Danis Goulet’s science-fiction film Night Raiders aims to reckon with Canada’s past and succeeds in effectively relaying the pain that still resonates and the resistance that still burns. Led by the incomparable Elle-Maija Tailfeathers, the film aims to remind audiences that the horrors of residential schools and the false promises that came with Indigenous children being snatched away from their parents are part of the fabric of society today. It is not simply a matter of knowing our history, because, without a true understanding of how these practices are still with us, we are bound to fall into this trap again.
Night Raiders follows a Cree woman, Niska (Tailfeathers) and her daughter Waseese (Brooklyn Letexier-Hart) as they navigate a dystopian North America left in ruins after a devastating war. In a fractured society, Niska and Waseese attempt to live under the radar as the people remain under constant surveillance from the military government. One of the core missions of the militant occupiers is “rebuilding” society by removing children from the care of their parents and sending them to academies that aim to re-educate them into civil servants. Of course, there are promises of opportunities, shelter, security and good lives attached to this horrid practice. Niska is not completely aware of the true nature of these academies but she is keen on keeping her daughter away until it becomes impossible. Left with few options for her ill daughter, Niska gives her up. Time passes and a desperate Niska joins a resistance movement to save her daughter.
Although set in 2044, the film is an honest depiction and reflection of the history of Canada’s residential school system and the colonization of this land by Europeans. The images depicted are intense and can be triggering for those intimately affected by this. However, while it is all so dreadfully relevant today, the film has a positive outlook.
One of the core themes is the bond between mothers and daughters. Tailfeathers and Letexier-Hart work beautifully together with a connection that is felt through wordless gestures and a look in their eyes. Their sensitive and searing portrayals are the beating heart of this film. Tailfeathers should be given all the praise for carrying this film as its lead with immense strength and grace. Niska is certainly a “strong female character” but Tailfeathers imbues her with a vulnerability that is not in any way portrayed as a weakness. It is in her vulnerability that we see the humanity that this society is (and was) so eager to strip away to justify unspeakable horrors. Truly a spectacular turn and one that proves that Tailfeathers is a must-watch talent on-screen. She is also a brilliant director and writer, as shown in the stunning The Body Remembers When the World Broke Open, which stars Violet Nelson, who also turns in a stellar performance in Night Raiders.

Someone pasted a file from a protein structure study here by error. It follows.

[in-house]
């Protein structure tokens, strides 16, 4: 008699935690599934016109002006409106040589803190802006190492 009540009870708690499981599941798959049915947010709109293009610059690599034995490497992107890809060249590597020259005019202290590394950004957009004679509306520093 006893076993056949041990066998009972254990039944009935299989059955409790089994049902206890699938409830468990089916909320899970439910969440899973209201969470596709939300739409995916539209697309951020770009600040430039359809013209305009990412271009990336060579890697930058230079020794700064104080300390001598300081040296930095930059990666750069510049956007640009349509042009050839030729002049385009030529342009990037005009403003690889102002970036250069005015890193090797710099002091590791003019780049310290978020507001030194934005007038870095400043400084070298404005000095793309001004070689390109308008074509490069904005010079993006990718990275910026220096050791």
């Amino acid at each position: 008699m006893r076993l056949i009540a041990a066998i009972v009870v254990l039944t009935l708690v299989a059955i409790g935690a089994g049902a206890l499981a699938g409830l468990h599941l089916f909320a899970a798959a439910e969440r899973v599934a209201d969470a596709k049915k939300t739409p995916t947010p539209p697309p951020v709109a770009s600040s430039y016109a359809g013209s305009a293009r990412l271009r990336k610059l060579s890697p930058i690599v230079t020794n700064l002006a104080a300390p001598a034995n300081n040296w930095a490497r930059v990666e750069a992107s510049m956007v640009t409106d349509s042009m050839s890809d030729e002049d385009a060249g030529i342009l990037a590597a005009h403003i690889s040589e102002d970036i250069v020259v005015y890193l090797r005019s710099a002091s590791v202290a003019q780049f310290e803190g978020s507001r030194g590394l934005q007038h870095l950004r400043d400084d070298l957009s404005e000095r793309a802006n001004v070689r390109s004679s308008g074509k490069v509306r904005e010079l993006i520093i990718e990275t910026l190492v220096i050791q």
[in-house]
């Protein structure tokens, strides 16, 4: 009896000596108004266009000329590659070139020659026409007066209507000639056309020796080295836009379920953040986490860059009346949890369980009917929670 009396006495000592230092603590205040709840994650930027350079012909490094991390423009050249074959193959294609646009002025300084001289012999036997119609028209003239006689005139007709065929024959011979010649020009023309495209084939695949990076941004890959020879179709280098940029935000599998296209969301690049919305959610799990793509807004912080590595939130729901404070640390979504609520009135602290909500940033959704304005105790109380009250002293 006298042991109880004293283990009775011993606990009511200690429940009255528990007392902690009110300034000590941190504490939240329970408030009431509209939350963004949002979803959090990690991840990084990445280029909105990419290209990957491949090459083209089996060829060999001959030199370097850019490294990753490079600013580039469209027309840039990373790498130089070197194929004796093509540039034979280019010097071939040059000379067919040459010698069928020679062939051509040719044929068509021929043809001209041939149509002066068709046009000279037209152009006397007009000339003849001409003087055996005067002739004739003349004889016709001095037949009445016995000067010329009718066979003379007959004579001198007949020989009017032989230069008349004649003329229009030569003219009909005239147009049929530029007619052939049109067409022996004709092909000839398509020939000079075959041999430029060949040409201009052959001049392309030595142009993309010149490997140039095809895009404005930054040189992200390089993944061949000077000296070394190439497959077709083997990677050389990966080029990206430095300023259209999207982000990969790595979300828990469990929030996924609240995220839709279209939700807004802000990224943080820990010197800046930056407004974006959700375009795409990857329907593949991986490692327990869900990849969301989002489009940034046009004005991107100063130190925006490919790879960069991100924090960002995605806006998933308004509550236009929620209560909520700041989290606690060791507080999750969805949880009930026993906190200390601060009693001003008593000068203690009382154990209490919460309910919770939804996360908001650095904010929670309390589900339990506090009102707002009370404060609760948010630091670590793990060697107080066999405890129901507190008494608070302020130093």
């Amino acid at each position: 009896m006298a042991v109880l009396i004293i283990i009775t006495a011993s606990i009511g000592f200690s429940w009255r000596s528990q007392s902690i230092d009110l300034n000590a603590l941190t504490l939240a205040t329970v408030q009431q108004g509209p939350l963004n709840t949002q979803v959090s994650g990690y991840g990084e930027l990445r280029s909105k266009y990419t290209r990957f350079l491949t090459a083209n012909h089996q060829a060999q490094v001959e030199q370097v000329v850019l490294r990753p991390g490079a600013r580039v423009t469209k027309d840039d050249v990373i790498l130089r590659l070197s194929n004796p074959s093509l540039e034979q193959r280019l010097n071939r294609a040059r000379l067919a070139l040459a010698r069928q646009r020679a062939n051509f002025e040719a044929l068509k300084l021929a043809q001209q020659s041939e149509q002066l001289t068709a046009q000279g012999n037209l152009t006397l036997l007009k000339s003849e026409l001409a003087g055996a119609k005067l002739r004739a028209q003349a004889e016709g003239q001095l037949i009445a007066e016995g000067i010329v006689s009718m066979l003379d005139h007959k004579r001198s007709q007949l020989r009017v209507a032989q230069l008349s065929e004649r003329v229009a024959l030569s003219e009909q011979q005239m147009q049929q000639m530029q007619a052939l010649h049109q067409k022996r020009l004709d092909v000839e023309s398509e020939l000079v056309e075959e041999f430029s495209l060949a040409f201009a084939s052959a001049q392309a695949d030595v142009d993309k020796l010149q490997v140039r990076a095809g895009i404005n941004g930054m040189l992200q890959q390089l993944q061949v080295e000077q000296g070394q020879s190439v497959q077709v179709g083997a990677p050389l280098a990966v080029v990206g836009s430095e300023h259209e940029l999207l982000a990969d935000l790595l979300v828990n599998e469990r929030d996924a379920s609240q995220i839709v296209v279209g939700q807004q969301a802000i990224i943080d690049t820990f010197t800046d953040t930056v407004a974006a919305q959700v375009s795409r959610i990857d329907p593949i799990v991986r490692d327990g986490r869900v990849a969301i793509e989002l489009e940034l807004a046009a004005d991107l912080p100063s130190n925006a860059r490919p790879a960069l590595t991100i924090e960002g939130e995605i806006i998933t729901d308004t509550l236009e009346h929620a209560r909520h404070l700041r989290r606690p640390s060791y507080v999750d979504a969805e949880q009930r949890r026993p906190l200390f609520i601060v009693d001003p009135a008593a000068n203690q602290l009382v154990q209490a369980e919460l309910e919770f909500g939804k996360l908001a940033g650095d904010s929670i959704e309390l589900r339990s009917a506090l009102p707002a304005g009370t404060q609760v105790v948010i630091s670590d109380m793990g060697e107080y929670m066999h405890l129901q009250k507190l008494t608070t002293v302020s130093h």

The film is well-constructed and fully realized. With very few resources in comparison to the average dystopian blockbuster, Goulet effectively utilizes her exceptional cast, expert costume and production design, and immersive narrative to craft a film that feels large in scale and scope.
Perhaps the most effective aspect of Goulet’s directing is her ability to create an atmosphere that is filled with dread and suspense as well as love and hope. The juxtaposition is further emphasized with Niska’s stay in the city versus her stay in the Indigenous encampment, the base for the resistance movement. There Goulet’s directing thrives, as Niska is given, for what could be the first time in a long time, a home. Community is vital to the act of resilience and Goulet beautifully captures this in these scenes. With the addition of Maōri actor Alex Tarrant, Goulet brings a global outlook to the act of resistance and community. Assimilation, colonization, and residential schooling were not isolated practices within North America, and with Tarrant’s character Leo acting as the stand-in for the global Indigenous community, Goulet expands her narrative further. A larger budget would have certainly given the film an edge with some extended action sequences, but the impact of a well-written story is priceless.
Night Raiders is an impactful debut that offers us a searing reminder that the loss and pain that came with our not-so-distant past is still deeply felt.
Night Raiders had its North American premiere at the 2021 Toronto International Film Festival. It opens in theatres on October 8.
by Ferdosa Abdi
Ferdosa (she/her) is a lifetime student of cinema. Three of her current favourite films are: Addams Family Values, Cinderella (2015), and Emma. (2020). On Twitter you can see her support women-led cinema, her ongoing love/hate relationship with Disney, her totally healthy obsession with Eva Green, and her great admiration for Guillermo del Toro.